Some radars, although type tested have a severe navigational limitation that I have observed, which I wish to bring to your attention.
I encounter a wide range of radars with very little opportunity to familiarise myself with their operation before I am using them in earnest. I receive regular radar updating training and know what I want a radar to do, but increasingly, I am unable to do so due the complexity of different knobs and menus that are used by all the various radar manufacturers.
The perception amongst ‘armchair critics’ is that parallel indexing techniques (PI) are employed at all times irrespective of the visibility. I find that on a large number of radar installations that I come across it is increasingly difficult, if not near impossible, to simply set up a PI. I note that when I refer the problem to the Navigating Officer or Master, they more often than not, also struggle as well.
There is clearly a mismatch between the perception of what navigators are required to do and what is actually achievable. Current type testing has not kept pace with the technical innovations that are being applied by software engineers and embraced by the marketing department.
I have been using marine radars professionally for many years and whilst there have been some considerable overall improvements, there is now too much complexity presented by all the numerous radar manufacturers and little uniformity that would help mariners use the equipment easily and safely. Conversely, airline pilots who are type tested to fly certain aircraft will find that each cockpit they encounter is the same as the last, which gives an ‘intuitive’ feel to the use of all the equipment – something that due to poor design is alien to the mariner!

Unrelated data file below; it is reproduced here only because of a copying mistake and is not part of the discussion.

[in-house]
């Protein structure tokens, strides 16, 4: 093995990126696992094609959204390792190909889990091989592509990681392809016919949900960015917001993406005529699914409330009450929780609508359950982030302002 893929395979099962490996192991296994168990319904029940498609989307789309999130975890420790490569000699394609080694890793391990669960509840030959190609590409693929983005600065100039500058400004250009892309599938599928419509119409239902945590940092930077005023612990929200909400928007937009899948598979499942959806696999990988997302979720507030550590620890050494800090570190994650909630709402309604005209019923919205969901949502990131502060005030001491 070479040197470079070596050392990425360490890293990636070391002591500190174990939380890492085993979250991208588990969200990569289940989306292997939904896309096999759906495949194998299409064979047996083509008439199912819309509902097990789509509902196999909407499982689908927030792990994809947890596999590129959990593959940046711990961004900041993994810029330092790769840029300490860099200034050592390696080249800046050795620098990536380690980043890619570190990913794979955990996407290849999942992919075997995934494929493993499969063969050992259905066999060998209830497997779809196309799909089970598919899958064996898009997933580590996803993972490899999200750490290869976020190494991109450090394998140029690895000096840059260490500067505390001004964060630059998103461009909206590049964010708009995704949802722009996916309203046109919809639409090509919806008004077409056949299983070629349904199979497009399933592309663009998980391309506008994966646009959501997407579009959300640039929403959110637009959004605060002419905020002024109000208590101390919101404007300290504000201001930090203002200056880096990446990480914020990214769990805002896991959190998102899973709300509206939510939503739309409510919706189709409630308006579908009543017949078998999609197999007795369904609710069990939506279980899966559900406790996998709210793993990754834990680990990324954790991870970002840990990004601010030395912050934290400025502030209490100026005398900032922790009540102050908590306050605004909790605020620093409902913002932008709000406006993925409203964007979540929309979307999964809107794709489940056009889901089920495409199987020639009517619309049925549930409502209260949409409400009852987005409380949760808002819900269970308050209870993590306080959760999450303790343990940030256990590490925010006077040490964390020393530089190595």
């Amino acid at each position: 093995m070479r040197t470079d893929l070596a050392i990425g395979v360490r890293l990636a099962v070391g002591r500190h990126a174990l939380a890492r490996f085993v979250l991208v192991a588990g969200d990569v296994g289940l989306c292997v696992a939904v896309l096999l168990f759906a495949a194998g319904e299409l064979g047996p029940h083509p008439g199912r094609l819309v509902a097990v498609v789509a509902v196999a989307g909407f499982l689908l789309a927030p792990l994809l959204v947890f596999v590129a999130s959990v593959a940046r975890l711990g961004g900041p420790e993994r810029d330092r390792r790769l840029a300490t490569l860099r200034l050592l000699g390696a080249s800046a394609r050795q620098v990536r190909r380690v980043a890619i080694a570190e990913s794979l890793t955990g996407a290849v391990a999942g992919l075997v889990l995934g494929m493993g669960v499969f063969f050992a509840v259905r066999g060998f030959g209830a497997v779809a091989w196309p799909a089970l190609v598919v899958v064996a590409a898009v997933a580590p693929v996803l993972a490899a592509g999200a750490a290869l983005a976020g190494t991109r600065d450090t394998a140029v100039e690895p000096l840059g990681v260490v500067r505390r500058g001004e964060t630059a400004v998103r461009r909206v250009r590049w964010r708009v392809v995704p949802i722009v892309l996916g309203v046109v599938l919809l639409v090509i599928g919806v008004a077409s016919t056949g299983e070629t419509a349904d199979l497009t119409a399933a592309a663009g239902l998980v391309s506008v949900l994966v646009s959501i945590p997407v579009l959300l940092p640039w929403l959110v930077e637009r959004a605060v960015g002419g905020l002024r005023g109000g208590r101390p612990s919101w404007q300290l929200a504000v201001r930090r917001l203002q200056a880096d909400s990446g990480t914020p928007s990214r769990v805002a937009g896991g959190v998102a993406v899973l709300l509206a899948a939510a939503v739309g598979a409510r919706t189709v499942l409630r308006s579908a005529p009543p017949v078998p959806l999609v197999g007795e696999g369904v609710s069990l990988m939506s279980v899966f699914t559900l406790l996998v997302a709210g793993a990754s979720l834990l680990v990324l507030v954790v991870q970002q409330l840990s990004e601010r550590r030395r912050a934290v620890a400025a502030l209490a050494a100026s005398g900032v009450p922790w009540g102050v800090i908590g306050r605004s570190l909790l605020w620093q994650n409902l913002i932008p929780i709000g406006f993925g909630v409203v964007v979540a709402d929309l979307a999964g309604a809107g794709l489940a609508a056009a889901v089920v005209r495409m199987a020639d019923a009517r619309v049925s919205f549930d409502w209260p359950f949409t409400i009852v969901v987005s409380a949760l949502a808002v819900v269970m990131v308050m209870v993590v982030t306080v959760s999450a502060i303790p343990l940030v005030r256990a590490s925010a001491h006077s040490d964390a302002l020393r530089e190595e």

Parallel Indexing (PI) is a simple and highly effective navigational technique for monitoring a vessel’s track and all navigating officers should be able to use it as a fundamental skill. If difficulties are experienced in setting a PI up on particular radar types this should be reported through your Safety Management System, so manufacturers may be informed.
There have been a number of accidents in the past; such as the “Exxon Valdez”, where the use of PI may have provided early warning of danger. It is a matter of concern to the Maritime Advisory Board that some radar equipment may not facilitate the use of this technique.
This report was accompanied by a detailed study of several radar types detailing the steps required to set up a PI and outlining the difficulties experienced. The report and attachments have been sent to the Nautical Institute for discussion with the International Electrotechnical Commission (IEC) and also to the Maritime Ergonomics Special Interest Group (MarESIG). MarESIG have published the issue on www.maresig.org.
The recently published CHIRP report on Marine Operating & Maintenance Manuals addresses the complexity of navigational systems in part and suggests standard document formats have a role to play in promoting efficient familiarisation and operation of equipment, however there is also an argument for specifying and prioritising basic functionality such as PI.
Design and operational issues such as these are important and CHIRP is well placed to bring these issues to the attention of those in a position to do something about them. Many manufacturers are keen to learn from end users, so if you want your voice to be heard, CHIRP!